Hocus Pocus, Kodak High Def Underwater Video Camera Still in Focus

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The World’s Worst Underwater Magician
Hocus Pocus, Kodak High Def Underwater Video Camera Still in Focus

Story filed with Diver Magazine June 8, 2010
By Stephen Weir

The Pixel Wars are over, picture resolution can’t get any higher. Now the race to produce pocket sized high definition waterproof video cameras is on. One of the first out of the box is the Kodak PlaySport.
In April the venerable film manufacturing company began selling in Canada and the US, a High Def video camera that looks like a cell phone, works underwater without a housing and easily links in to You Tube and Facebook.
“It is brand new and just became available to consumers,” explained Kodak’s PR console, Carla McFarlane.” Major retailers are just receiving their inventory now since the product is so new (but soon it should be available everywhere). It is available in purple, blue and black.”
According to Kodak their PlaySport is built for people who enjoy the outdoors. It is waterproof to 3-metres without a housing. Because people will be in motion when taping with it, the camera has built-in image stabilization, which reduces shaking and blurry footage.
“The PlaySport is made in China. How much does it retail for in Canada? $159.95.” explained McFarlane. “The PlaySport is great for water activities like snorkelling, a day at the beach, swimming in the pool, and shallow diving. It is also great for snow sports like snowboarding and skiing.”
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Diver Magazine tested the camera in a Toronto swimming pool with members of the Etobicoke Underwater Club (EUC) last month. The EUC, one of Ontario’s longest running scuba clubs, has for years had the use of a public pool one evening a week to teach scuba lessons to new club members.
What can you film underwater in a 4-metre deep pool? Not much. We had to come up with a shooting script that didn’t include showing scuba neophytes, could be shot in the deep-end and wouldn’t involve props that could damage the public pool.
Armed with a $20 budget and the assistance of club executive Marianne Collins and PADI Canada’s Dave Noble, the PlaySport was used to produce a video called the “World’s Worst Underwater Magician.”
Marianne Collins was the sub-surface Houdini and Dave Noble her faithful assistant. Using a wand, a magic flowerpot and a few bubbly incantations, Collins was able to make a bouquet of flowers suddenly grow at the bottom of the swimming pool.
The PlaySport filmed the breathtaking trick without interruption. The cameraman (me!) held the mini high-definition camera in one hand while directing the action with the other. I was neutrally buoyant and as a result I drifted up, down and sideways as I waved at my volunteer actors. The built-in stabilization programme, worked well, covering up my unscripted underwater movement.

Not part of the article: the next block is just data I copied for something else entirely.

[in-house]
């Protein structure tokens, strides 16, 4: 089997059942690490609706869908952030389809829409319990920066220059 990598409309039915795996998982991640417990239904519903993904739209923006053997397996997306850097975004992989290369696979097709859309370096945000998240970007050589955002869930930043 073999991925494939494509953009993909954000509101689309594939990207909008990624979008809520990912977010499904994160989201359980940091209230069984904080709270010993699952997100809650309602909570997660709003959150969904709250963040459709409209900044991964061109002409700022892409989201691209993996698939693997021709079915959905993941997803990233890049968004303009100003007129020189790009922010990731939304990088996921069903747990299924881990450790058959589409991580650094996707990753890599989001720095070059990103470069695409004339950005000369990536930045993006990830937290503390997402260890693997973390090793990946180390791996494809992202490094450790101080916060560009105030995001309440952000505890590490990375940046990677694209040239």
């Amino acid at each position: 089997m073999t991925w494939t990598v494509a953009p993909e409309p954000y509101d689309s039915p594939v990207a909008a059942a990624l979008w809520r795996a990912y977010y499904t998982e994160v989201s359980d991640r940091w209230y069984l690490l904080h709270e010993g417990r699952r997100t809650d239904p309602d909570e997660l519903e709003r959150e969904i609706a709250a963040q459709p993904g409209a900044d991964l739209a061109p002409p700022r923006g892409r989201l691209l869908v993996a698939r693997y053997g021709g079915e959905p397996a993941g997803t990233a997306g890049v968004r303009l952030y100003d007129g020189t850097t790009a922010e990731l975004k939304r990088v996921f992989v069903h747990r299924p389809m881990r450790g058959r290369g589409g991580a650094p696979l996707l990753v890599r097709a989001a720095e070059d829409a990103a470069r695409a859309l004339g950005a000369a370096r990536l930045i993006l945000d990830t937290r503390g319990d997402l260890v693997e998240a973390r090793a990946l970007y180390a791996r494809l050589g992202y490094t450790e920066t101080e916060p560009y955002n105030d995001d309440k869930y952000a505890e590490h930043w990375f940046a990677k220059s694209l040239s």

The camera’s backside has a 4.25 cm x 3.25 cm playback LCD display, which combined with the magnification of the diver’s mask, made it easy to see while filming. PlaySport has five control buttons, but underwater there is just one that you need to tape – it starts and stops the camera and zooms its 5.54 mm lens in and out of the action. This control button is easy to work on the bottom of the pool.
There was a 4GB memory card in the camera, enough to film for almost 90-minutes. The You Tube movie runs for less than 2-minutes. The trick itself took just 20-seconds, so, after making magic, Collins and Noble were taped playing with some of the rubber fish that the Etobicoke Underwater Club uses for sea critter recognition. After about 10-minutes of playing for the camera, they (literally) drifted away from the underwater set and onto the pool deck and the taping ended.
The day after the filming of the World’s Worst Underwater Magician, the raw footage was easily transferred to a computer and within an hour my son, Andrew, had created a YouTube video. (The camera also comes with built-in editing software). Hocus Pocus. Out of Focus. To date the Diver Magazine You Tube video has been seen by close to 500 unsuspecting divers (http://www.youtube.com/watch?v=W83vzlzMxYA)
The camera performed well … in a pool. In a “real” body of water, the PlaySport has a huge limitation; you can’t take it very deep.
The camera has a 1-year limited warranty. However, if a diver takes it below 10 ft or (3.1 metres) that warranty, according to the company spokesperson, will not apply. Diver Magazine has taken the camera below the 3-metre mark and it continues to function, but, again according to McFarlane, “PlaySport isn't pressurized to function properly beyond the 10ft depth level.” Kodak isn’t saying if it is working on the next generation of PlaySport that can be taken deeper.
The camera is fun to use. Looks great. It is perfect for the never-dry environment of a dive boat. And you need never have to worry about being rained on, dropping it in the snow or magically getting pushed into a Toronto pool.
CUTLINE: Top. Stock footage shot of the PlaySport. Note that there is functioning PlaySport in the fish bowl.
Left: Frame grab from the video - The World's Worst Underwater Magician - taken with the Kodak PlaySport. Taken by Stephen Weir.

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